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An optimal learning environment - a direction set by the Deaf Education Review

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The Department’s review of deaf education highlighted the importance of optimal acoustic environments in classrooms.  Teaching and learning styles have become increasingly interactive. Children now commonly work in small groups to complete projects and learning assignments. For students with a hearing loss this can present challenges.    
 
The use of hearing aids, cochlear implants and personal FM systems are well recognised as maximising benefits for students with a hearing loss, however other technologies such as soundfield systems, some of which are compatible with FM systems, are becoming more accessible and are frequently incorporated into learning environments.
 
Soundfield technology operates in classrooms in a similar way to a public address system, evenly distributing sound around the room – making the teachers voice easier to hear. The use of these systems has been shown to reflect improvement in academic outcomes for children with normal hearing (Heeney, 2007; Rosenberg 2005), however little is known about the benefits for students with a hearing impairment.
 
Following the Deaf Education Review findings in May 2012, VDEI initiated a grants program for the implementation of portable sound field technology in classrooms with students with hearing loss in mainstream classrooms. Sixty-seven soundfield systems in 25 schools were supplied and used and the project was evaluated by The University of Melbourne. This project emphasised the need to focus on maximising optimal acoustic conditions in an inclusive and beneficial way.
 
The following benefits were analysed:
 
1.     Hearing the teacher: both primary and secondary students with a hearing loss reported significant benefits in being able to hear their teacher better in inclusive classroom settings. Most students used the soundfield system in conjunction with their hearing aid and personal FM system, although some secondary students preferred not to use their personal FMs prior to, and during, the project.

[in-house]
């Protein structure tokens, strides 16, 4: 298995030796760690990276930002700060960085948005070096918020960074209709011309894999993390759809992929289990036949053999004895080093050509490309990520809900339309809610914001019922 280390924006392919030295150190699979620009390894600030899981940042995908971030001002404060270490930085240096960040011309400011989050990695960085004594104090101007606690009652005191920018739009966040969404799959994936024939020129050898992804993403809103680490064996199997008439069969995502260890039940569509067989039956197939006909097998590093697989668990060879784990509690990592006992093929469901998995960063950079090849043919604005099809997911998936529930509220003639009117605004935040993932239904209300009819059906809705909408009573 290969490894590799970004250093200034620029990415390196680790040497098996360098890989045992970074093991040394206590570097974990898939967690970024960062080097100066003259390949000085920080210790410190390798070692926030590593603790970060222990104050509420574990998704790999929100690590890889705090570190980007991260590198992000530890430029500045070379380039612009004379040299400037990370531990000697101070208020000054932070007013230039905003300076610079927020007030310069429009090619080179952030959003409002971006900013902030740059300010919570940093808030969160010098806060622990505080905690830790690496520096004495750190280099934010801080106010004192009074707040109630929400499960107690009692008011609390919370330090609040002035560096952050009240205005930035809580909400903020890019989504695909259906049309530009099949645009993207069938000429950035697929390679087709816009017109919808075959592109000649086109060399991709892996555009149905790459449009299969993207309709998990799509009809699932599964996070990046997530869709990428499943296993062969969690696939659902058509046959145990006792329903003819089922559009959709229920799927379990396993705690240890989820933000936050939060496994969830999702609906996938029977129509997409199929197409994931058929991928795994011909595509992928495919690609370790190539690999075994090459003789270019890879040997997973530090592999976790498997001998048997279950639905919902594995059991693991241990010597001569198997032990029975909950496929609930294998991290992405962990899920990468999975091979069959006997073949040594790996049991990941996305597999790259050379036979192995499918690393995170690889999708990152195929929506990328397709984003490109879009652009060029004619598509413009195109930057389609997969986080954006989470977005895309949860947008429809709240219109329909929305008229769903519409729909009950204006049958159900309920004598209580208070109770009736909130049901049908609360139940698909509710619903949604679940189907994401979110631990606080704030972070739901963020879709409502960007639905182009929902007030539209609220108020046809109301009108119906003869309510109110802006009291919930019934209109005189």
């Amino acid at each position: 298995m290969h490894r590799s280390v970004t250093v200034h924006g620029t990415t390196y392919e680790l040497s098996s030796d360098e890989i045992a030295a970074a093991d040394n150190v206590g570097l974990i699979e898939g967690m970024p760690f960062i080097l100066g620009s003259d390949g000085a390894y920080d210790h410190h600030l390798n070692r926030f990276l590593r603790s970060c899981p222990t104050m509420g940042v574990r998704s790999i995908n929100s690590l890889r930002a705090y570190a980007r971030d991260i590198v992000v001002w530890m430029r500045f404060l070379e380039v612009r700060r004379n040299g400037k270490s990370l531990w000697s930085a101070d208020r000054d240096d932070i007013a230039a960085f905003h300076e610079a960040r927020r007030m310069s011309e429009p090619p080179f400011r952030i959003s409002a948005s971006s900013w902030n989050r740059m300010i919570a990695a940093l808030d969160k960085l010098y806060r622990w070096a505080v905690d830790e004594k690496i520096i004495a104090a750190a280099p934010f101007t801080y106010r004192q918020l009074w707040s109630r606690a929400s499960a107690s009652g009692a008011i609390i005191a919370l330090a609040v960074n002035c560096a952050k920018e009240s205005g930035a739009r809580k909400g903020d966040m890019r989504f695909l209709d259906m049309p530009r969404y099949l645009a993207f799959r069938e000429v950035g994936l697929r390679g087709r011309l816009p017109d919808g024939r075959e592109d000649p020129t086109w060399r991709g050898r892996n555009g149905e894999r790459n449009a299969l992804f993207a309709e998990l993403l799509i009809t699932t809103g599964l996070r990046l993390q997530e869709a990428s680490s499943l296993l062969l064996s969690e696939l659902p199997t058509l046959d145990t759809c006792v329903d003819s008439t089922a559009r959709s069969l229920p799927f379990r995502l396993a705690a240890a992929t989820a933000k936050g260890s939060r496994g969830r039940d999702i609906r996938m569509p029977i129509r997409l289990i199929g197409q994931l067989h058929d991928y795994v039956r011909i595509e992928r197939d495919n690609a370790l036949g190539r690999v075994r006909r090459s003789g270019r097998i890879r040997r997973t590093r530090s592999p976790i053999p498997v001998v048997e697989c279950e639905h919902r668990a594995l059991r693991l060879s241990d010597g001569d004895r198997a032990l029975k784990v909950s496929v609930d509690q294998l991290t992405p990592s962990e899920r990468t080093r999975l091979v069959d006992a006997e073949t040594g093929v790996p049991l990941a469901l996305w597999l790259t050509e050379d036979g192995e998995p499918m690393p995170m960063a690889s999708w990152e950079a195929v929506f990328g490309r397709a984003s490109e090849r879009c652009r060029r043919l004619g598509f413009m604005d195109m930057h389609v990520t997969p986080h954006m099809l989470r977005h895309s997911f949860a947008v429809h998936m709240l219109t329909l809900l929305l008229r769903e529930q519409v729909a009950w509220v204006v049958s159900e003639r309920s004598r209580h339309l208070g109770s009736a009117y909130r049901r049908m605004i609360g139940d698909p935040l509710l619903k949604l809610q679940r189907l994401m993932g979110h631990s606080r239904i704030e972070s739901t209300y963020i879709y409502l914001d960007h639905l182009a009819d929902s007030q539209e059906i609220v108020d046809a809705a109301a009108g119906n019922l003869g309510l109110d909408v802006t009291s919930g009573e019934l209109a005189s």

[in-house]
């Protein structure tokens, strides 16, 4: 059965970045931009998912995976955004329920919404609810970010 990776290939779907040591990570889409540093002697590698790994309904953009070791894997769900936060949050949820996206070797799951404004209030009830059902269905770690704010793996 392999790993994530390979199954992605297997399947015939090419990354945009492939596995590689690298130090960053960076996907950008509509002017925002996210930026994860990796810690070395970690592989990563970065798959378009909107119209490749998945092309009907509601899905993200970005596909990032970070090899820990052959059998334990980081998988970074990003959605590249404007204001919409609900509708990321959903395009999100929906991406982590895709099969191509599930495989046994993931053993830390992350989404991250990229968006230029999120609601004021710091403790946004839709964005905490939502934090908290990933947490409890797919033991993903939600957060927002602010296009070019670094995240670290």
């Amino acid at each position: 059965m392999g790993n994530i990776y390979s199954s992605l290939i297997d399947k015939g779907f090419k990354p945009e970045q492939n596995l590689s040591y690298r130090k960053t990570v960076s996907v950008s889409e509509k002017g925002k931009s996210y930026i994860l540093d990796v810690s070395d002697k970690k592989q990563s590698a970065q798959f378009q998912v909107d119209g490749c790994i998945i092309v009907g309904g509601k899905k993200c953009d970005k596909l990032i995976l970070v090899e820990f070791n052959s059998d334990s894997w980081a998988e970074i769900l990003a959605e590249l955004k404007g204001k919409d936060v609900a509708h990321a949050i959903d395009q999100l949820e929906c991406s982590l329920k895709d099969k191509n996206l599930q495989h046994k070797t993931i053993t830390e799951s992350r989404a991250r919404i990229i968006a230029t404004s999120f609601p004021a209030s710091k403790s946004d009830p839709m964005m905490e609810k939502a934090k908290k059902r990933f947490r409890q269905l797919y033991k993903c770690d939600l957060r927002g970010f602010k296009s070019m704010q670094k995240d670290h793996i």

2.     Hearing other students: most of the soundfield systems were purchased in conjunction with compatible hand-held microphones, which can be passed from student to student in peer learning activities. The evaluation showed that primary and secondary students were able to hear their peers significantly better in group situations through the use of this technology, reflecting an increased and more productive inclusive learning environment. Some teachers reported that this was the most beneficial aspect of the soundfield system, having a profound effect on the inclusion of students who are deaf or hard of hearing.
 
3.     The classroom environment: The evaluation indicated that the classroom acoustic environment was enhanced as noise levels in classrooms were reduced and this improved ability of all students to hear, resulting in a more focused learning environment. Teachers found it easier to gain students’ attention and were able to use a softer voice consistently. The ability of all students to hear better, and the use of the microphones led to reduced noise levels in classrooms, less unproductive talking and more effective learning and on-task behaviour.
 
The implementation of the soundfield systems through the Classroom Acoustics project has been received well by all of the schools involved. Findings from the evaluation indicate that soundfield systems have the potential to reduce barriers to learning for students who are deaf or hard of hearing, who are learning in inclusive settings (Toe 2012).